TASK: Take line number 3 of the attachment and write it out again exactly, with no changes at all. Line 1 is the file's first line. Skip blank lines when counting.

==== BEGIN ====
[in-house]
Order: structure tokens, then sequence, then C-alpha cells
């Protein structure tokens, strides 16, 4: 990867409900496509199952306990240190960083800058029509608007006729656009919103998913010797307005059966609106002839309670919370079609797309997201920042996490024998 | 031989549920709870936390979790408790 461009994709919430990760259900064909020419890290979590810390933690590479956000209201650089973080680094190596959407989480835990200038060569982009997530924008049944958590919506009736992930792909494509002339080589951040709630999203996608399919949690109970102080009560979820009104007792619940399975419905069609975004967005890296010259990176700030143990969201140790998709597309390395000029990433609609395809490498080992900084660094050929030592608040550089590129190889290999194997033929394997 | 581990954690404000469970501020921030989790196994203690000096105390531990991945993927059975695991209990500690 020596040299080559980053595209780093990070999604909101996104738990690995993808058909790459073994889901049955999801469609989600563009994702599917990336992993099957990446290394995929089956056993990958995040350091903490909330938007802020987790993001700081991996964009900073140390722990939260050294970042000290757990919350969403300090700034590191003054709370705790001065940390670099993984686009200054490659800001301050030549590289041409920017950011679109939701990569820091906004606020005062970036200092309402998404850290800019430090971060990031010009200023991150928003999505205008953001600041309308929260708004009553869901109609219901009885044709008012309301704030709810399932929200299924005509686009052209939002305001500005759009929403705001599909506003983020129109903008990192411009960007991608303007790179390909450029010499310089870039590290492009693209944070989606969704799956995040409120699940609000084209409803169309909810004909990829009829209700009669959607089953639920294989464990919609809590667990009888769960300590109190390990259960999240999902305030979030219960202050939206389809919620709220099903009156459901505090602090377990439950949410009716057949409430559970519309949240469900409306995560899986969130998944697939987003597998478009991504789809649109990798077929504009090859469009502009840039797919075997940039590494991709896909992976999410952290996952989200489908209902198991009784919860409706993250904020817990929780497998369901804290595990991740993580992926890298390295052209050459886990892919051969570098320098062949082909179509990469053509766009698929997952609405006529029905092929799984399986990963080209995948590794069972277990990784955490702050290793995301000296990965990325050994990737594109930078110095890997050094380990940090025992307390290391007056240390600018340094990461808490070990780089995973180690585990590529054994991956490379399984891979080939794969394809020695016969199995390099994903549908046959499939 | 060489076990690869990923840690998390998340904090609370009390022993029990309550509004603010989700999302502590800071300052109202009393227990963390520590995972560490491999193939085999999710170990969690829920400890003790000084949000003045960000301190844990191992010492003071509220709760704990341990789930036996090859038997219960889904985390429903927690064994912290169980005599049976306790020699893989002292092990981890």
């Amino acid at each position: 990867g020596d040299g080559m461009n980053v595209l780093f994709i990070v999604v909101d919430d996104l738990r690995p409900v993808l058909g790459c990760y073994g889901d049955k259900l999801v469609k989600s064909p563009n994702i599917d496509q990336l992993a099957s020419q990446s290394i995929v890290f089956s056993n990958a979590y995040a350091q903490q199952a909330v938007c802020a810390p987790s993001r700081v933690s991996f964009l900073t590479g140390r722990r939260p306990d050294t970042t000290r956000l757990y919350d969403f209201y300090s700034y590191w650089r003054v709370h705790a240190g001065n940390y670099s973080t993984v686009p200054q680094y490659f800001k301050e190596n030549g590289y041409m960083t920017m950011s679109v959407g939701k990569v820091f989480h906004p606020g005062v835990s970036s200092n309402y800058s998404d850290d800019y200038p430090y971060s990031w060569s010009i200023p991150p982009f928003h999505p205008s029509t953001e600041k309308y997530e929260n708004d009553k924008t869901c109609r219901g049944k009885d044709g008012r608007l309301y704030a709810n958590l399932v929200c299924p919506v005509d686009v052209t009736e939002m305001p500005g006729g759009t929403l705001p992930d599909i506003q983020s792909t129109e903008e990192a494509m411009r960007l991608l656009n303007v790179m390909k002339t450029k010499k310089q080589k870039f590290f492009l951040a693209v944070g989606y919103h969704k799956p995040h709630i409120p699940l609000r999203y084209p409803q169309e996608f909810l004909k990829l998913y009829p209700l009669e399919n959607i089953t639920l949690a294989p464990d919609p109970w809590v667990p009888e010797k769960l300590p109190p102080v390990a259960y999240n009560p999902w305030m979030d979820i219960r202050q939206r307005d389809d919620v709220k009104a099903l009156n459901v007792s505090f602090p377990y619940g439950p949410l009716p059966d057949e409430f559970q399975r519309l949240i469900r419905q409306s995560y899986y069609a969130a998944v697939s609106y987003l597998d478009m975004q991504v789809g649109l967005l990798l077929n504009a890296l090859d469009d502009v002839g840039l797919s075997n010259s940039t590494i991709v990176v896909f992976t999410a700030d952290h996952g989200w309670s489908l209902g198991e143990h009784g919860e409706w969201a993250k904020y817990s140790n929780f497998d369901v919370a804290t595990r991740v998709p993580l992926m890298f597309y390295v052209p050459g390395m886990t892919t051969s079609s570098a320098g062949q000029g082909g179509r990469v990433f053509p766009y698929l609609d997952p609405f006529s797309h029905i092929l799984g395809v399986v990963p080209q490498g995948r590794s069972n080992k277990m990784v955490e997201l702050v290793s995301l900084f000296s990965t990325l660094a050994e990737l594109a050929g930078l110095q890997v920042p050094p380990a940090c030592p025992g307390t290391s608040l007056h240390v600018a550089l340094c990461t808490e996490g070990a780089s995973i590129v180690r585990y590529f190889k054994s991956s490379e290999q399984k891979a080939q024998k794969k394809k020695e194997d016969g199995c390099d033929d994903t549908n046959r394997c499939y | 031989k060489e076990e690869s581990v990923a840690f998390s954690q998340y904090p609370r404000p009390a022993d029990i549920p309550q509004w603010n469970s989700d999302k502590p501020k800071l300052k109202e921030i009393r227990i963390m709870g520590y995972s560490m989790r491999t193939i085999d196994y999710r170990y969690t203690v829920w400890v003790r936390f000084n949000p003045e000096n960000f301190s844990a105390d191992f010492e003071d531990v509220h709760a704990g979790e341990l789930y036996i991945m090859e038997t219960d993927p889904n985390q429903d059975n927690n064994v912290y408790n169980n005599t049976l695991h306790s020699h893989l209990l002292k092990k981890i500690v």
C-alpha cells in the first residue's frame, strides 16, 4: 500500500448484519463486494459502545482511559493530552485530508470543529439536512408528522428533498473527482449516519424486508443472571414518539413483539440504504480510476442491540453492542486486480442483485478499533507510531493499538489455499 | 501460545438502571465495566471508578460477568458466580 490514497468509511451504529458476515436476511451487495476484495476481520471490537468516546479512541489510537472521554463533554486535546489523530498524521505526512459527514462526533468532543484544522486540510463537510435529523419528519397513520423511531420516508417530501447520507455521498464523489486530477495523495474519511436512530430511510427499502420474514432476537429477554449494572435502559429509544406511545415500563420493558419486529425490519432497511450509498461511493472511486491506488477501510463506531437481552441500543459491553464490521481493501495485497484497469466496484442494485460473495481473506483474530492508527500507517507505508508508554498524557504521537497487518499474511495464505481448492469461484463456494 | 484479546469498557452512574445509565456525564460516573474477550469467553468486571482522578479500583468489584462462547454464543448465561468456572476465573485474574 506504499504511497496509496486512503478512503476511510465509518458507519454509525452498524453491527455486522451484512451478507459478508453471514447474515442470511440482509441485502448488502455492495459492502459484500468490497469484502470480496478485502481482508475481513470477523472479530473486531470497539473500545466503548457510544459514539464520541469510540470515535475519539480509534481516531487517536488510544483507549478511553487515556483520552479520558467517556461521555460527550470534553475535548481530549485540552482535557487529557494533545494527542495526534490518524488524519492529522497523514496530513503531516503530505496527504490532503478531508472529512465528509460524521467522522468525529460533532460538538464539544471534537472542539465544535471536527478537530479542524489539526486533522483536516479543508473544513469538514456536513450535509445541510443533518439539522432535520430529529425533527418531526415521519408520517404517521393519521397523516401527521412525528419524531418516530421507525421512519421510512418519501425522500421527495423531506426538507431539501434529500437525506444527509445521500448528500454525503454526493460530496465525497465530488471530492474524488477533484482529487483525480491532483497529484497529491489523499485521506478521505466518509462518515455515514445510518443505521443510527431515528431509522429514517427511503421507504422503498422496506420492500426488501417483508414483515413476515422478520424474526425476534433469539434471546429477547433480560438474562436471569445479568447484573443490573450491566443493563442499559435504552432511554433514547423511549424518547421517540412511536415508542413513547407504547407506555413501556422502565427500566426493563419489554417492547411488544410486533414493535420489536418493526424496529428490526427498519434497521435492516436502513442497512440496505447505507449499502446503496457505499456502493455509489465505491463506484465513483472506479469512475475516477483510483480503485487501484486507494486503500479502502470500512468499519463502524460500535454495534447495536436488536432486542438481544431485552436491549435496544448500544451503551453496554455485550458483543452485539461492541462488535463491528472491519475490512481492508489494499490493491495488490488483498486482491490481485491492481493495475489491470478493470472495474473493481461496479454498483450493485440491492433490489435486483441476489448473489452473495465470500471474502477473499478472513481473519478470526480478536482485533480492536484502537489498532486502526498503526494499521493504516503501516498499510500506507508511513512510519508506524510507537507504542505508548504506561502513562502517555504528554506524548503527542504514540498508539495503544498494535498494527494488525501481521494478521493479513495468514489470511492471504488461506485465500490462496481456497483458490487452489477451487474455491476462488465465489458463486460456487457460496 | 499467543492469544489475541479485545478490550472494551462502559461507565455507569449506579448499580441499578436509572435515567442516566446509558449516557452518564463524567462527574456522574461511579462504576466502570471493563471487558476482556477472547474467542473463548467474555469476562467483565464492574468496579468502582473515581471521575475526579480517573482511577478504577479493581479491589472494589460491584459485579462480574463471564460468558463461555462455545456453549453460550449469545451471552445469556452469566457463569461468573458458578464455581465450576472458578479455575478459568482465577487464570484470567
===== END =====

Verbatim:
């Protein structure tokens, strides 16, 4: 990867409900496509199952306990240190960083800058029509608007006729656009919103998913010797307005059966609106002839309670919370079609797309997201920042996490024998 | 031989549920709870936390979790408790 461009994709919430990760259900064909020419890290979590810390933690590479956000209201650089973080680094190596959407989480835990200038060569982009997530924008049944958590919506009736992930792909494509002339080589951040709630999203996608399919949690109970102080009560979820009104007792619940399975419905069609975004967005890296010259990176700030143990969201140790998709597309390395000029990433609609395809490498080992900084660094050929030592608040550089590129190889290999194997033929394997 | 581990954690404000469970501020921030989790196994203690000096105390531990991945993927059975695991209990500690 020596040299080559980053595209780093990070999604909101996104738990690995993808058909790459073994889901049955999801469609989600563009994702599917990336992993099957990446290394995929089956056993990958995040350091903490909330938007802020987790993001700081991996964009900073140390722990939260050294970042000290757990919350969403300090700034590191003054709370705790001065940390670099993984686009200054490659800001301050030549590289041409920017950011679109939701990569820091906004606020005062970036200092309402998404850290800019430090971060990031010009200023991150928003999505205008953001600041309308929260708004009553869901109609219901009885044709008012309301704030709810399932929200299924005509686009052209939002305001500005759009929403705001599909506003983020129109903008990192411009960007991608303007790179390909450029010499310089870039590290492009693209944070989606969704799956995040409120699940609000084209409803169309909810004909990829009829209700009669959607089953639920294989464990919609809590667990009888769960300590109190390990259960999240999902305030979030219960202050939206389809919620709220099903009156459901505090602090377990439950949410009716057949409430559970519309949240469900409306995560899986969130998944697939987003597998478009991504789809649109990798077929504009090859469009502009840039797919075997940039590494991709896909992976999410952290996952989200489908209902198991009784919860409706993250904020817990929780497998369901804290595990991740993580992926890298390295052209050459886990892919051969570098320098062949082909179509990469053509766009698929997952609405006529029905092929799984399986990963080209995948590794069972277990990784955490702050290793995301000296990965990325050994990737594109930078110095890997050094380990940090025992307390290391007056240390600018340094990461808490070990780089995973180690585990590529054994991956490379399984891979080939794969394809020695016969199995390099994903549908046959499939 | 060489076990690869990923840690998390998340904090609370009390022993029990309550509004603010989700999302502590800071300052109202009393227990963390520590995972560490491999193939085999999710170990969690829920400890003790000084949000003045960000301190844990191992010492003071509220709760704990341990789930036996090859038997219960889904985390429903927690064994912290169980005599049976306790020699893989002292092990981890």